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  • 9/12/2011

 Mohammad-Reza Mirzada Eshqi

part 3


Perhaps in an attempt to establish a forum for his own ideas, Eshqi decided not to publish his own newspaper. Qarn-e bistom, the weekly journal with which his name is most famously associated, first appeared on 27 Shaban 1339/5 May 1921 (Sadr Hashemi, Jaraed o majallat IV, p. 105), but was suppressed after only four issues. It resumed publication over a year and a half later, on 28 Jomada I 1341/15 January 1923, this time in four pages, and distributed more widely than before. Because the paper lists Abbas Eskandari as its managing editor, ل¹¢adr Hashemi (IV, p. 106) speculates that in its second year, Qarn-e bistom may have taken the place of Siasat, a suppressed journal managed by Eskandari. The eighteenth issue of this second series was published on 28 لamal 1302 SH./17 April 1923). It was suppressed again until 7 Tir 1303 SH./29 June 1923, when a single issue was published. It is widely believed that this issue sealed Eshqi’s fate. In its eight pages, Eshqi had written, once more, against the republican movement, widely believed to have been plotted by Reza Khan and his supporters against the Constitution. Five days later, he was assassinated by two gunmen in his residence. He was buried the next day in Ebn-e Babuya cemetery, a ceremony which the Majles members of the minority party and other opponents of Prime Minister Reإ¼a Khan quickly turned into an occasion for public protest against the rising tide of his power.

Since his death, Eshqi’s life and career have been the subject of many romanticized accounts. The desire to pay homage to a martyred poet with nationalistic and patriotic views, and to celebrate the spirit of an uncompromising revolutionary may have underlain this tendency.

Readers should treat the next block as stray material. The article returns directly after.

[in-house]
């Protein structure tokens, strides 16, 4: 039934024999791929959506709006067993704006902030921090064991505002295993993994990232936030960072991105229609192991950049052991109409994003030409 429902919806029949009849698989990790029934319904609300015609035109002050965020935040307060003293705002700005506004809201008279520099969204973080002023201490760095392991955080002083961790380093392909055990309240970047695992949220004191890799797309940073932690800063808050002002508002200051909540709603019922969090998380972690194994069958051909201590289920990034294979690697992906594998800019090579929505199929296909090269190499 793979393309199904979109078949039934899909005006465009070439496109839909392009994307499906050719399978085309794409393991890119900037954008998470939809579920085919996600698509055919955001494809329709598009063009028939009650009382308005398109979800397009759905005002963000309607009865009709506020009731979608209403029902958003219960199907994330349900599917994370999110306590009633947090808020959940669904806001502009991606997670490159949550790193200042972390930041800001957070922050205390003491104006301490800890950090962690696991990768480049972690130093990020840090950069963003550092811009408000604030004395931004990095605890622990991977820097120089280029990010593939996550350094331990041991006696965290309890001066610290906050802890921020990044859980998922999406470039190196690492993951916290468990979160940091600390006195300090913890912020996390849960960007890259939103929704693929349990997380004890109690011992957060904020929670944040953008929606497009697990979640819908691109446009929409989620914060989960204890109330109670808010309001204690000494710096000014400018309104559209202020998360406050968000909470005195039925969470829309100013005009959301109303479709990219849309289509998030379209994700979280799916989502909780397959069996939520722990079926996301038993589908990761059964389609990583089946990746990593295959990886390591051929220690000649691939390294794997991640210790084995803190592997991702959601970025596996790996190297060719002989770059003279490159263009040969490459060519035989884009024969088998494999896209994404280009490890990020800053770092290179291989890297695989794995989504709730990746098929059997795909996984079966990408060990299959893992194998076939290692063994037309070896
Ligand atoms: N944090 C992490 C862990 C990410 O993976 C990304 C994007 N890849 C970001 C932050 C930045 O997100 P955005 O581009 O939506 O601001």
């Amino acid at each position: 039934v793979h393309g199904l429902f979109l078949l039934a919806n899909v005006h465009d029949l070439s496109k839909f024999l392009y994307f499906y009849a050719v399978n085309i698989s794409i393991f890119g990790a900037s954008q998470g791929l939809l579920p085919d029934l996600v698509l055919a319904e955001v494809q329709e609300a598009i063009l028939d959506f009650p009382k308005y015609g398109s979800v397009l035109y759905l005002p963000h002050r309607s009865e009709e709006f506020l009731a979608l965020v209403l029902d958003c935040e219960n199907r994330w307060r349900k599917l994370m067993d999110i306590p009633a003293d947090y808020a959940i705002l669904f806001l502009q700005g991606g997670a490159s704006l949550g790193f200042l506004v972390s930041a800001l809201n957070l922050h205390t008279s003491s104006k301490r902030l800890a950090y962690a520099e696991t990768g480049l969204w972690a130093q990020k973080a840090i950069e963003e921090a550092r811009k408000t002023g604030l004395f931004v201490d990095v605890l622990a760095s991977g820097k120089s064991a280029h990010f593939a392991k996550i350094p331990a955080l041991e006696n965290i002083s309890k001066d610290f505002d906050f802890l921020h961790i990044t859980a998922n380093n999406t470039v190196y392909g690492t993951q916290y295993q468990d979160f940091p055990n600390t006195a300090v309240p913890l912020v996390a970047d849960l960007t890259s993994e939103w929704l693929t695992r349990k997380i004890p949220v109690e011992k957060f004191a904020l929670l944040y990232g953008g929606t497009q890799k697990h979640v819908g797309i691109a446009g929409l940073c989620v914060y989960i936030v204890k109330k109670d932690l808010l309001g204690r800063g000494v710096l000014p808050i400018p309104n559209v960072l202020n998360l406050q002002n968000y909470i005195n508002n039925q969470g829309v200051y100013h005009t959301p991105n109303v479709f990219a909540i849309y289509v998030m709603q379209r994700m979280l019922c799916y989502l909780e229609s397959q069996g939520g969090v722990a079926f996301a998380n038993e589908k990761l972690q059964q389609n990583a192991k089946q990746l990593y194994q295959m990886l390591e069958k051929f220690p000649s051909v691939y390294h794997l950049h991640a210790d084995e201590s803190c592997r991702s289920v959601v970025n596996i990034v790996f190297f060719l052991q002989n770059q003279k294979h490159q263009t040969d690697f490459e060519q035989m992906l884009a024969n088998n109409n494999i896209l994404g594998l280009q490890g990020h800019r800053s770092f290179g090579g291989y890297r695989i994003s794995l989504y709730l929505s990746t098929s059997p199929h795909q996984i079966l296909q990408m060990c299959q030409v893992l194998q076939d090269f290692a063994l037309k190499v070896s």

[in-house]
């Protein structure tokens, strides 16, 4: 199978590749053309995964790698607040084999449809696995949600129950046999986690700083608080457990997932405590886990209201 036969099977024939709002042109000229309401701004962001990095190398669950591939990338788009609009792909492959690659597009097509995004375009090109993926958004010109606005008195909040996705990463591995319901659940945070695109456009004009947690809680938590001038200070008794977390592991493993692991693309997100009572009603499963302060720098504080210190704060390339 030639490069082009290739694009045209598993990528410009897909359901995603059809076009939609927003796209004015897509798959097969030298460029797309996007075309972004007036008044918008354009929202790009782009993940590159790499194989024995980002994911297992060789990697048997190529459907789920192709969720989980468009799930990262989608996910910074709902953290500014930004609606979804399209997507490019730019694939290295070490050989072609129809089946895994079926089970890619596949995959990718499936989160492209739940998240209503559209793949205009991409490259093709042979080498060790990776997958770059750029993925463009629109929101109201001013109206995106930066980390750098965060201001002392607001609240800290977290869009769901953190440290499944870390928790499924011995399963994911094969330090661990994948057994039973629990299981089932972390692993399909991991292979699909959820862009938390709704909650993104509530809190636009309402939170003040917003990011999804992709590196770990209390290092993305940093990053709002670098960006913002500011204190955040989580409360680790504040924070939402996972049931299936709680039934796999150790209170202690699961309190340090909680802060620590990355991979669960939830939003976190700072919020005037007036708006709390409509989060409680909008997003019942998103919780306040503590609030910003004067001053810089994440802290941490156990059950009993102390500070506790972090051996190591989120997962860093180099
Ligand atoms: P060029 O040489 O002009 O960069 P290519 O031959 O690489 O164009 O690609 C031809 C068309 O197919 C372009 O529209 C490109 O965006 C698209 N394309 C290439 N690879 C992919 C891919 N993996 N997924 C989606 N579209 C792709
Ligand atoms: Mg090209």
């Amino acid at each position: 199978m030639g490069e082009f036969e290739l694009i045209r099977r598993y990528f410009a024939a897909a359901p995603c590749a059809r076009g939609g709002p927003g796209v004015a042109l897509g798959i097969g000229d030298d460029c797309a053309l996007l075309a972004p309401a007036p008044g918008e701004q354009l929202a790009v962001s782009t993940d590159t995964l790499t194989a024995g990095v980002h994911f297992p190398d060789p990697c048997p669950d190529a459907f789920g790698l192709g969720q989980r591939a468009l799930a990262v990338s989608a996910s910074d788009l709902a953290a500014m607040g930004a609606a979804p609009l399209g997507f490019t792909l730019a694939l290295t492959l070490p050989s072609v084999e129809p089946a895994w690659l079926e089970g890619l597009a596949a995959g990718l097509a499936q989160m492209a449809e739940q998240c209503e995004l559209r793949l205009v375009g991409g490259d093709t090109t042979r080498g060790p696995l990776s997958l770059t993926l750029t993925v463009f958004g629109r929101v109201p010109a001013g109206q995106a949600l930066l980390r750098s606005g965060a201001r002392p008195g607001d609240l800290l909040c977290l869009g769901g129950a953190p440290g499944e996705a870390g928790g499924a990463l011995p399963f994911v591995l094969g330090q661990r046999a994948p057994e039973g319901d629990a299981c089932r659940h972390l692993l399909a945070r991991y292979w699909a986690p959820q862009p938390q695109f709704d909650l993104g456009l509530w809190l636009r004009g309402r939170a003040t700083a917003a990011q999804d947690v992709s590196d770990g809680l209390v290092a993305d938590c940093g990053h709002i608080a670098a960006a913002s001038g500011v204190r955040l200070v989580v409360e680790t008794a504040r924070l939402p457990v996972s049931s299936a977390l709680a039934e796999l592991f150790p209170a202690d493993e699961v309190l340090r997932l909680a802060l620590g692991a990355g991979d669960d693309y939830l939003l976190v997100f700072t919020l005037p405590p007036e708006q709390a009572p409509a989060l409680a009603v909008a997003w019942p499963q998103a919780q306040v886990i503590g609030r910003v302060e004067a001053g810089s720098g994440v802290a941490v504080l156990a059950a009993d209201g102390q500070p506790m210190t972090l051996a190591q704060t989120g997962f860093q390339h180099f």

This has cast a shadow on Eshqi’s real historical significance as a modernist poet, and a source of inspiration to other poets, most notably to his younger contemporary, Nima Yushij. Eshqi’s unique contribution to the process of modernity in Persian poetry lies in his attempt to liberate Persian poetry from systemic constraints of the classical system of poetic signification. In such works as ”Nowruzi-nama,”‌ Rastakhiz-e shahriaran, and above all in Se tablo, the first traces of a systemic change in Persian poetry becomes visible (Karimi-Hakkak, pp. 212-31). Eshqi’s vision of poetry as a focus for the expression of immediate and unadorned, as opposed to conventional and stylized, sensory perceptions imparts a sense of verisimilitude to his poems which may have struck his original readers as prosaic, but was later taken up by Nima Yushij and developed into an essential principle of modernist Persian poetry in Persia.

Bibliography (for cited works not given in detail see ”Short References”‌): Almost all of Eshqi’s writings, as well as much information on his life and ideas, have been gathered in a single work by Ali-Akbar Moshir Salimi, a friend of the poet. In successive editions of Kolliyat-e moل¹£awwar-e Mirzada Eshqi (8th ed., Tehran, 1357 SH./1978), the editor, Moshir Salimi, has brought together virtually all of ت؟Eshqi’s known poetic compositions, his most important political articles, and observations and memories of various individuals concerning Eshqi’s life, particularly accounts of circumstances surrounding his assassination. Still, these writings are vague on several points and inconsistent or contradictory on others.

Sources: wikis adn encyclopedias

Other Links:

Abul-Ghasem Payandeh (part 2)

Abul-Qasem Aref Qazvini (part 1)

Mohammad-Reza Mirzada Eshqi

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